The next instrumental, Spring, can be seen as a nice intermezzo, performed on the acoustic guitars by the earlier mentioned Mr. MacFarlane. On Recuerdos for the first time the comparison with Big Big Train could be made. Just like this band Abel Ganz incorporate brass parts in their music very well. Responsible for those beautiful brass parts were John Milner (tuba and trombone) and Alistair McGhee (trumpet and flugelhorn). Furthermore, I can't hold back about the way they mixed the sound of grasshoppers with the sound of acoustic guitars. Heartland is a kind of solo piece played by Mr. Webb. Accompanied only by the beautiful voice of Joy Dunlop and the voices of children, he turned this track into a kind of mellow Gaelic piece of music, on which he included fine Mellotron samples. End Of Rain starts with acoustic guitars again, before more bombastic keyboards take over. During this track, the low whistle played by Stevie Lawrence and the aforementioned Stevie Donnelly take a leading role. Mr. Donnelly can be heard very strongly on bass pedals and fretless bass. Thank You starts on acoustic guitar once again and sounds like a real Scottish country/folk tune and moved towards bands like Wally and Horslips. A Portion Of Noodles is the second acoustic guitar instrumental, before the second long piece of music can be enjoyed, which was played by Mick again; once more reminding me of Anthony Phillips. Unconditional starts with a radio message before the whole band starts to play. The band's drummer Denis Smith plays a strong beat, together with the band's bass player, before moving into a jazzy type of music. Miles Davis meets Dave Brubeck thanks to the trumpet lines of Mr. Mc Ghee and Webb's piano parts. Furthermore, the same Webb performs a very strong organ solo along the way. Strangely enough, the song then moves on into a kind of Latin tune. Mainly the congas played by Ed Higgins are to blame, however the song still has a rock sound thanks to the excellent guitar solos by the band's guitarist Davie Mitchell, William Barbero and the lead singer. The album ends with The Drowning. Here again, the Big Big Train-kind of brass parts can be heard. The song sounds a lot like a Tim Bowness kind of ballad and ends the album on a very mellow note.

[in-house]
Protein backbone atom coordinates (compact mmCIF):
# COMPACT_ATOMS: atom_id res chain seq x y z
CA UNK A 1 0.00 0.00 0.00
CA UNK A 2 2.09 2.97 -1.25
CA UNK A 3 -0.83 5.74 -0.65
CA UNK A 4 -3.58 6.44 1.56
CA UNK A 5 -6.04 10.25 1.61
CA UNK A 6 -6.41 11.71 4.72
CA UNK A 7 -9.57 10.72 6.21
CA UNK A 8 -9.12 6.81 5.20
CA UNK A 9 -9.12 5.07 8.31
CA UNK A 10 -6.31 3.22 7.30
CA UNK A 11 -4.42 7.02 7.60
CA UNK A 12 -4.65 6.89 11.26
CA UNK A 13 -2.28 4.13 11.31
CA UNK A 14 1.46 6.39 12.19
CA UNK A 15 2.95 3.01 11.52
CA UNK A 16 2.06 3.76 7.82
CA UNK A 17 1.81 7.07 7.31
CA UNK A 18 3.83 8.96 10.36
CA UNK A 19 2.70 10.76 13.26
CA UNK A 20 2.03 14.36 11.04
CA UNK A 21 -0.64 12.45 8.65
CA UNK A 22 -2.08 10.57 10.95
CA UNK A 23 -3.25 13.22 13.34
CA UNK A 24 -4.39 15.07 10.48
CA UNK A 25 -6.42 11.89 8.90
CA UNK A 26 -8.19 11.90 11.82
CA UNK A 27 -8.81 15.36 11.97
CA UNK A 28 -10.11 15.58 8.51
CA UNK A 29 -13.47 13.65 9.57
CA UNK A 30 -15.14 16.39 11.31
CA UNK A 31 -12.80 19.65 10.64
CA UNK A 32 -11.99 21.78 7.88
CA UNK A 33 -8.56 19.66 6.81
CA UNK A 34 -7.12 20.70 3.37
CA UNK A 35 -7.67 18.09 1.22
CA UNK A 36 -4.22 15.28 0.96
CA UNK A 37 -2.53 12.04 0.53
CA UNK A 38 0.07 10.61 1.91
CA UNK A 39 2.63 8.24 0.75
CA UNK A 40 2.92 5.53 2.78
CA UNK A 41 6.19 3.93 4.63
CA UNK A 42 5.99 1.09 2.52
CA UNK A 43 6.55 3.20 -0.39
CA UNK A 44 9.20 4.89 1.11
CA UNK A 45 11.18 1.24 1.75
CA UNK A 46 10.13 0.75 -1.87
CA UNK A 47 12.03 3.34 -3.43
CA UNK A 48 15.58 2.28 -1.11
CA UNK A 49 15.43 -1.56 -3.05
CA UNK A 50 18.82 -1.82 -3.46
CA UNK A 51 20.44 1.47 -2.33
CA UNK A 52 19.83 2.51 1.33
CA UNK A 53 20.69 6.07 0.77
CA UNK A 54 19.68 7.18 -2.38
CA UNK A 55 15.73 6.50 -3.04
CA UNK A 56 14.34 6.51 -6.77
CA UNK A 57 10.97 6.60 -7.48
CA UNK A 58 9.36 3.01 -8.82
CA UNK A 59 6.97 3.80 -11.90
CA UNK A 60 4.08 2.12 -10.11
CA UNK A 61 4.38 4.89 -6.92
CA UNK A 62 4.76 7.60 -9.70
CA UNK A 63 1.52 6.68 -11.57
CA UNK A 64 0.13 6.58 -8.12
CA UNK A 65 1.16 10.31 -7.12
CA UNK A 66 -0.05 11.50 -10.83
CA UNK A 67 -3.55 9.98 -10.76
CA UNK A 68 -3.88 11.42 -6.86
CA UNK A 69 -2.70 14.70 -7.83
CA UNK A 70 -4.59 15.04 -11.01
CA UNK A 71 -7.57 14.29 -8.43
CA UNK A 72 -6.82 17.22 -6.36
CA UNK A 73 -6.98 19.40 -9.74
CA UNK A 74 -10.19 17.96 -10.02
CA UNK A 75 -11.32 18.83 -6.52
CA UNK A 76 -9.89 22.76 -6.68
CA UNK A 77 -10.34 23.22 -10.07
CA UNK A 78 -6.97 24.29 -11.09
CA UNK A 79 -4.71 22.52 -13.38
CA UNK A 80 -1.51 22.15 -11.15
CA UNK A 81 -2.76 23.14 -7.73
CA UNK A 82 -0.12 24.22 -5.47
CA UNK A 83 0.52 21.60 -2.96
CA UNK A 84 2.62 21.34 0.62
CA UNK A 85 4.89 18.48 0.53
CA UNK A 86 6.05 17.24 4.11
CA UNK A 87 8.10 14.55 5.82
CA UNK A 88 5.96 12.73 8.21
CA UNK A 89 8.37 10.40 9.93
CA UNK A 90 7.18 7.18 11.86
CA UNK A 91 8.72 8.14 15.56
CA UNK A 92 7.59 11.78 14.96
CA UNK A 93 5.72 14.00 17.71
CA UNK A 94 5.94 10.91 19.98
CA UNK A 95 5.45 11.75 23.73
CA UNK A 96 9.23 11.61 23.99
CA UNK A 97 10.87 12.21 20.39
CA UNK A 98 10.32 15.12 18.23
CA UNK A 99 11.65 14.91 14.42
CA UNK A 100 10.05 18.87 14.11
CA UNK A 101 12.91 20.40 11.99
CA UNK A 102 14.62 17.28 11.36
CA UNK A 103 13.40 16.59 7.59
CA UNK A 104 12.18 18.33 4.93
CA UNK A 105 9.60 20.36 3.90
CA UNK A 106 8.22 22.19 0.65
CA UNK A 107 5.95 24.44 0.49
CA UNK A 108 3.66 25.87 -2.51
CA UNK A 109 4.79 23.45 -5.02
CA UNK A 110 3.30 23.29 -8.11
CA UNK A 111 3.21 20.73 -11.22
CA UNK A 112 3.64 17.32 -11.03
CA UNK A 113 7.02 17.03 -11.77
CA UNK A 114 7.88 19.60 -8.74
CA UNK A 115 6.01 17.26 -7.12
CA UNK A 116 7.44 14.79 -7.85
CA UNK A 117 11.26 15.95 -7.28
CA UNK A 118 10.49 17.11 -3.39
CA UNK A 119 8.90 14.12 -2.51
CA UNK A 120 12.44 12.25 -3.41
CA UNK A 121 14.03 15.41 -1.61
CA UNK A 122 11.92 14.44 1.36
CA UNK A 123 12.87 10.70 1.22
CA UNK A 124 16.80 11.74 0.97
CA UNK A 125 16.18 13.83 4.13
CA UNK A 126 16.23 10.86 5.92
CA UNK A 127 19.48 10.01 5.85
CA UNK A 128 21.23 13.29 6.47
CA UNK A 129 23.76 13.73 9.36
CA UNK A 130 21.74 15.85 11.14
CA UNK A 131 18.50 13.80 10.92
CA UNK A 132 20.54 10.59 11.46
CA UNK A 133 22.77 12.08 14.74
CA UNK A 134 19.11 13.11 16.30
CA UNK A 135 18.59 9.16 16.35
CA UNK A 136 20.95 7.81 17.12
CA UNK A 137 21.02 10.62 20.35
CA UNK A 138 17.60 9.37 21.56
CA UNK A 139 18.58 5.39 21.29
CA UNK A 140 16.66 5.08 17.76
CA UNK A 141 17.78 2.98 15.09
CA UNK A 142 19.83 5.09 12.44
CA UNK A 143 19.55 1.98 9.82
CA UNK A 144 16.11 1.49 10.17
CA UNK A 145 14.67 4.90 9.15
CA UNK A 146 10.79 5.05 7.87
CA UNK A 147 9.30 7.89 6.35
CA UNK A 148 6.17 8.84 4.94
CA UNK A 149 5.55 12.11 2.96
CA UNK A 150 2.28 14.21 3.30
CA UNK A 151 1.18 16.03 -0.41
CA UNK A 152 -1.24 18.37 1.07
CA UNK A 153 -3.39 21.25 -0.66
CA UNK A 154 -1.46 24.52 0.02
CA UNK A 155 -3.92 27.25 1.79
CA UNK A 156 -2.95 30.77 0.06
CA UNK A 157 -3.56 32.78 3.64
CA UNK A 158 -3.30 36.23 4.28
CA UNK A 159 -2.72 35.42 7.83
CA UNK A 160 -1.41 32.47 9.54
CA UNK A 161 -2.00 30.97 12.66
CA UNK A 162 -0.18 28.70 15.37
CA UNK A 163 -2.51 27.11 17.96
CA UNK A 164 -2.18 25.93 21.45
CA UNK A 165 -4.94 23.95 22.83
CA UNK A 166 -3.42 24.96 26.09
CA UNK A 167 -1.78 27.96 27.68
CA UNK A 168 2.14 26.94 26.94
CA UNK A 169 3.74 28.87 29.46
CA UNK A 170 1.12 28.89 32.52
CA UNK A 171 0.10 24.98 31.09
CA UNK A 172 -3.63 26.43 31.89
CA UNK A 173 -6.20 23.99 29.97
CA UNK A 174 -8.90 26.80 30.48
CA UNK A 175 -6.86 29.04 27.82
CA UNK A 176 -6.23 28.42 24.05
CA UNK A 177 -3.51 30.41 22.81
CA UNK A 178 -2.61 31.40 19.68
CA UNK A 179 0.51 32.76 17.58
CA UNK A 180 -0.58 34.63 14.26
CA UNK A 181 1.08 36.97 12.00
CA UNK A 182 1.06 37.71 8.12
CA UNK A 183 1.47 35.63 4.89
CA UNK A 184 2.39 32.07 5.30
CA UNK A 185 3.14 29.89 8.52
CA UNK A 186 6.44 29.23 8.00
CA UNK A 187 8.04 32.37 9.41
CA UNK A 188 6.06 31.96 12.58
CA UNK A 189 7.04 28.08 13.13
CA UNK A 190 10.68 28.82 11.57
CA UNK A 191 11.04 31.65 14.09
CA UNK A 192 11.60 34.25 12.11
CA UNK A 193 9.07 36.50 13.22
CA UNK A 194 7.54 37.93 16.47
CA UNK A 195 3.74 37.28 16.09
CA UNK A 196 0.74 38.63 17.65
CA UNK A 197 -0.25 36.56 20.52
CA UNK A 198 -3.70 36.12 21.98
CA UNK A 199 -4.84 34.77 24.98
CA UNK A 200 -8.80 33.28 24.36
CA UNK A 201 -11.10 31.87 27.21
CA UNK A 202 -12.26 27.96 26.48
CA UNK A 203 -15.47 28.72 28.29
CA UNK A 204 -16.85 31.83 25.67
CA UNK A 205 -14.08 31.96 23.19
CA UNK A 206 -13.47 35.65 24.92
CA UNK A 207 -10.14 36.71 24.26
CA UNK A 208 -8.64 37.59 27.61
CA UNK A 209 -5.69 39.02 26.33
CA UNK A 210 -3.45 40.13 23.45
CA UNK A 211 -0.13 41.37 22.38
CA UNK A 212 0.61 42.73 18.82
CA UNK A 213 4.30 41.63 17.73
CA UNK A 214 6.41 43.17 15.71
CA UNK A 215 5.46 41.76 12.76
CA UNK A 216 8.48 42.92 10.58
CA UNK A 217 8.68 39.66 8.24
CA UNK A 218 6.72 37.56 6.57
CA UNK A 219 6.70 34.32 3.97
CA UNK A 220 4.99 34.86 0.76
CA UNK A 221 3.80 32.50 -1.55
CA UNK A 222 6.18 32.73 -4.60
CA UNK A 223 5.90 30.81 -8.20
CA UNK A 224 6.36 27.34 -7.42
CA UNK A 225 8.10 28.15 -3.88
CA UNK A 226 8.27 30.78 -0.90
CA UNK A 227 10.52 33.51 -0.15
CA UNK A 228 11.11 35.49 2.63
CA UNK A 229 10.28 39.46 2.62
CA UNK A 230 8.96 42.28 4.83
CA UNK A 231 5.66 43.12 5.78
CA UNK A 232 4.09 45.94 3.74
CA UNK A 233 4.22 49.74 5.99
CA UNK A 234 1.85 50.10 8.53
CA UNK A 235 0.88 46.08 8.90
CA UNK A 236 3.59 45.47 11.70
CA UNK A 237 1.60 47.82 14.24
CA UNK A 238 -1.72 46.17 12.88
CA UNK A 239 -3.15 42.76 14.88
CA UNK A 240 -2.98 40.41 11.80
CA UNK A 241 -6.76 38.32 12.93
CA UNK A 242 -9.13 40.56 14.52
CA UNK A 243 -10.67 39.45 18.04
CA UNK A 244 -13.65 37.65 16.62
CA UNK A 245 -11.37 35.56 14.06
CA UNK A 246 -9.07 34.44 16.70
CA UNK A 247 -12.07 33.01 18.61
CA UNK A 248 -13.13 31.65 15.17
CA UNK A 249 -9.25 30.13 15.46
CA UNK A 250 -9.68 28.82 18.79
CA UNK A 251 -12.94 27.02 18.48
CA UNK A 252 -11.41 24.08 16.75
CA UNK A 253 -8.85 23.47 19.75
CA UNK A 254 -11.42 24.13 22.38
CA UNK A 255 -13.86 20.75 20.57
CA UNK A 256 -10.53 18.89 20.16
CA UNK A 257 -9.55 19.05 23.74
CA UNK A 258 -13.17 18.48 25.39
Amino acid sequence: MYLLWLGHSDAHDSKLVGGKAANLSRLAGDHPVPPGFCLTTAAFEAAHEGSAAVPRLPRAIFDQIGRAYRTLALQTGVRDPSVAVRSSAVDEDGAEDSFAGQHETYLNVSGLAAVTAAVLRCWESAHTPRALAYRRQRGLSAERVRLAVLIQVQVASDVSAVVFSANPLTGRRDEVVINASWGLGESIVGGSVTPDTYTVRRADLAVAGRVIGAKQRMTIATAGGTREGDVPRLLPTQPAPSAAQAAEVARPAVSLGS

The band's mix of several styles throughout the entire album, works very well on Abel Ganz. The sometimes folky, slightly jazzy and playful classic ingredients certainly enriches the progressive rock this band makes. Everything is done very tastefully and therefore the album has to be heard in one go. This way the many different moods and styles can be enjoyed in the best possible way. Don't pick out a single track and play it. I don't think the musicians involved would have liked you to do that. Finally, I also have to give a big complement because the art work; the winter and autumnal landscapes reflect the music you hear on the disc in this digi-pak very well!
I can only be positive about the latest effort by Abel Ganz. For me, this album is one of the best releases in the progressive rock genre in 2014 so far. Too bad they never made it big like Pallas; they certainly deserve it, and even more after releasing this amazing album!
****+ Henri Strik (edited by Esther Ladiges)